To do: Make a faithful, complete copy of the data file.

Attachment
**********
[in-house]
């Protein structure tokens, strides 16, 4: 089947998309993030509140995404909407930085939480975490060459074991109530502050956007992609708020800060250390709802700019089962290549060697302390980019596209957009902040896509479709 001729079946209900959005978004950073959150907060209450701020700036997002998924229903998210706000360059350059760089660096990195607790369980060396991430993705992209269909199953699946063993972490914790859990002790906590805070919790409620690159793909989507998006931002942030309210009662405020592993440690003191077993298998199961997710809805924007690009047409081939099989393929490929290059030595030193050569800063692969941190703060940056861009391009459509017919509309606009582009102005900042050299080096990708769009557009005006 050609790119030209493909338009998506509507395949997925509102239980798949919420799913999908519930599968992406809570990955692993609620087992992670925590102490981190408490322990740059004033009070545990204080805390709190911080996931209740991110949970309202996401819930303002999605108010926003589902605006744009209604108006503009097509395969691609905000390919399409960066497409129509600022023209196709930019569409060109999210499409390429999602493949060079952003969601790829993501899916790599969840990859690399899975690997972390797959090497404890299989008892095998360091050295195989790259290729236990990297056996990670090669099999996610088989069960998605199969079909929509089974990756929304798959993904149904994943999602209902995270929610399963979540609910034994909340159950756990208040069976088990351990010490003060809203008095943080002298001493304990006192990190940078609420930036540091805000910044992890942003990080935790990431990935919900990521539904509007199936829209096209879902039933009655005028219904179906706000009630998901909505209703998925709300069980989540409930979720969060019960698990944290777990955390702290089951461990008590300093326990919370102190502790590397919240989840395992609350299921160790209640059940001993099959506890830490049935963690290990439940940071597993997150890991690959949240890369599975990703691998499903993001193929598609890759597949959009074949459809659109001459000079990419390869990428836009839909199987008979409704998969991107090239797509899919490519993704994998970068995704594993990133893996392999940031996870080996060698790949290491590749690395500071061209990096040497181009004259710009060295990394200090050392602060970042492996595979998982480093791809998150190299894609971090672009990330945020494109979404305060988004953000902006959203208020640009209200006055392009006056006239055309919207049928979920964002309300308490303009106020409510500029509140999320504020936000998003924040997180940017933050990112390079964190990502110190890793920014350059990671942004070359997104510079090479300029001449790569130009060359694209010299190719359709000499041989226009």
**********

[in-house]
């Protein structure tokens, strides 16, 4: 089947998309993030509140995404909407930085939480975490060459074991109530502050956007992609708020800060250390709802700019089962290549060697302390980019596209957009902040896509479709 001729079946209900959005978004950073959150907060209450701020700036997002998924229903998210706000360059350059760089660096990195607790369980060396991430993705992209269909199953699946063993972490914790859990002790906590805070919790409620690159793909989507998006931002942030309210009662405020592993440690003191077993298998199961997710809805924007690009047409081939099989393929490929290059030595030193050569800063692969941190703060940056861009391009459509017919509309606009582009102005900042050299080096990708769009557009005006 050609790119030209493909338009998506509507395949997925509102239980798949919420799913999908519930599968992406809570990955692993609620087992992670925590102490981190408490322990740059004033009070545990204080805390709190911080996931209740991110949970309202996401819930303002999605108010926003589902605006744009209604108006503009097509395969691609905000390919399409960066497409129509600022023209196709930019569409060109999210499409390429999602493949060079952003969601790829993501899916790599969840990859690399899975690997972390797959090497404890299989008892095998360091050295195989790259290729236990990297056996990670090669099999996610088989069960998605199969079909929509089974990756929304798959993904149904994943999602209902995270929610399963979540609910034994909340159950756990208040069976088990351990010490003060809203008095943080002298001493304990006192990190940078609420930036540091805000910044992890942003990080935790990431990935919900990521539904509007199936829209096209879902039933009655005028219904179906706000009630998901909505209703998925709300069980989540409930979720969060019960698990944290777990955390702290089951461990008590300093326990919370102190502790590397919240989840395992609350299921160790209640059940001993099959506890830490049935963690290990439940940071597993997150890991690959949240890369599975990703691998499903993001193929598609890759597949959009074949459809659109001459000079990419390869990428836009839909199987008979409704998969991107090239797509899919490519993704994998970068995704594993990133893996392999940031996870080996060698790949290491590749690395500071061209990096040497181009004259710009060295990394200090050392602060970042492996595979998982480093791809998150190299894609971090672009990330945020494109979404305060988004953000902006959203208020640009209200006055392009006056006239055309919207049928979920964002309300308490303009106020409510500029509140999320504020936000998003924040997180940017933050990112390079964190990502110190890793920014350059990671942004070359997104510079090479300029001449790569130009060359694209010299190719359709000499041989226009």